Only a small percentage of new businesses succeed after five years, so we’re grateful that McCownGordon Construction has reached 15 years in business.
Other entrepreneurs often ask how to avoid the startup burnout that seems to befall so many new business initiatives. The answer is more than luck, or even street smarts. For startups to survive, a careful combination of business confidence and a vibrant community is critical.
Our self-confidence is rooted in internal factors, including vision, mission and a business plan. Most important, confidence emerges from associates and partners who share a commitment to excellence and success.
But the community of Kansas City also offers a nurturing environment that creates unexplored opportunity. Our hometown has opened doors that we never could have imagined in 1999. Here are three.
▪ The downtown renaissance. The Power & Light District and Sprint Center were beginning to be developed when we started business, and they subsequently fueled transformation of Kansas City’s urban core and renewed the roots of the entire metropolitan area. We’re grateful to call downtown Kansas City our home and to have built or transformed spaces for the likes of Deloitte, UMB, PricewaterhouseCoopers, Stinson Leonard Street, Andrews McMeel Universal, Bryan Cave, Trozzolo Communications Group, Sprint and others.
▪ The arts. In 1999, ArtsKC – Regional Arts Council was founded, plans were completed for the Bloch Building addition to the Nelson-Atkins Museum of Art, and the board of the Kauffman Center for the Performing Arts began interviewing architects. Kansas City’s role as a national arts leader was just a dream, but it also created projects for us at the Nelson-Atkins Museum of Art, Kemper at the Crossroads and, most recently, the Museum at Prairiefire.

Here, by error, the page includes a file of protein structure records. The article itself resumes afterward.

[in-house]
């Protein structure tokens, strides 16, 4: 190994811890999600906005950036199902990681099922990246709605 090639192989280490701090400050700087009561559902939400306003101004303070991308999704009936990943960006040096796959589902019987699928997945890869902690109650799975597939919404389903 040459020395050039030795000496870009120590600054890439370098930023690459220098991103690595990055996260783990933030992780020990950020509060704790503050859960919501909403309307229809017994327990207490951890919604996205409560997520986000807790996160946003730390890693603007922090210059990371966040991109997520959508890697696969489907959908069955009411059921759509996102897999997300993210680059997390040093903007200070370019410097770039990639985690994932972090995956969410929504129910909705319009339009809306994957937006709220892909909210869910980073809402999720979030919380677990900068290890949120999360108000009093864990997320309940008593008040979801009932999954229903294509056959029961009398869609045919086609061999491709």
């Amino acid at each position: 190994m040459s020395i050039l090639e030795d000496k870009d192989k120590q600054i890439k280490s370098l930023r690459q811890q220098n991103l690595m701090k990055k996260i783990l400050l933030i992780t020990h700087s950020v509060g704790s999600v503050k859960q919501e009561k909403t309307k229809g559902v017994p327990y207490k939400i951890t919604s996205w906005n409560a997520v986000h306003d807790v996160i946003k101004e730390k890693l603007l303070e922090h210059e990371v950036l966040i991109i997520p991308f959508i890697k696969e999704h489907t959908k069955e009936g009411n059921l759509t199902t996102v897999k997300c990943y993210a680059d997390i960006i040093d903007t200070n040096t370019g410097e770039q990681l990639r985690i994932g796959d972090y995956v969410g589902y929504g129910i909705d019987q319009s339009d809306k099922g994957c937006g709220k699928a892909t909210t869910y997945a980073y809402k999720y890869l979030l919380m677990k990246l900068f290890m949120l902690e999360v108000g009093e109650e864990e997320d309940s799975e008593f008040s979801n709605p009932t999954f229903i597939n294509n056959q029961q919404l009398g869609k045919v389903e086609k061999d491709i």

▪ Science and technology. Kansas City’s farm heritage traces to the 19th century, but it wasn’t until the early 2000s that economic development leaders formulated what has become a coordinated strategy to grow animal health and nutrition industries in the region. This touches everybody including, for us, construction of research and production facilities for several companies and universities.
When we opened our doors, we had no idea exactly where we would go. But with confidence and the Kansas City business climate, we have survived and thrived.
If you, as an entrepreneur, have trouble with recognizing the unexpected opportunity, or developing the courage to “go there,” remember that Kansas City also offers unprecedented and unique support, such as the Helzberg Entrepreneurial Mentoring Program, KCSourceLink and the Kauffman Foundation’s 1 Million Cups program, among many others.
We will persist with the Kansas City spirit that has sustained us, and we encourage all entrepreneurs to do the same.
Brett Gordon is president and Pat McCown is chief executive officer of McCownGordon Construction, Kansas City.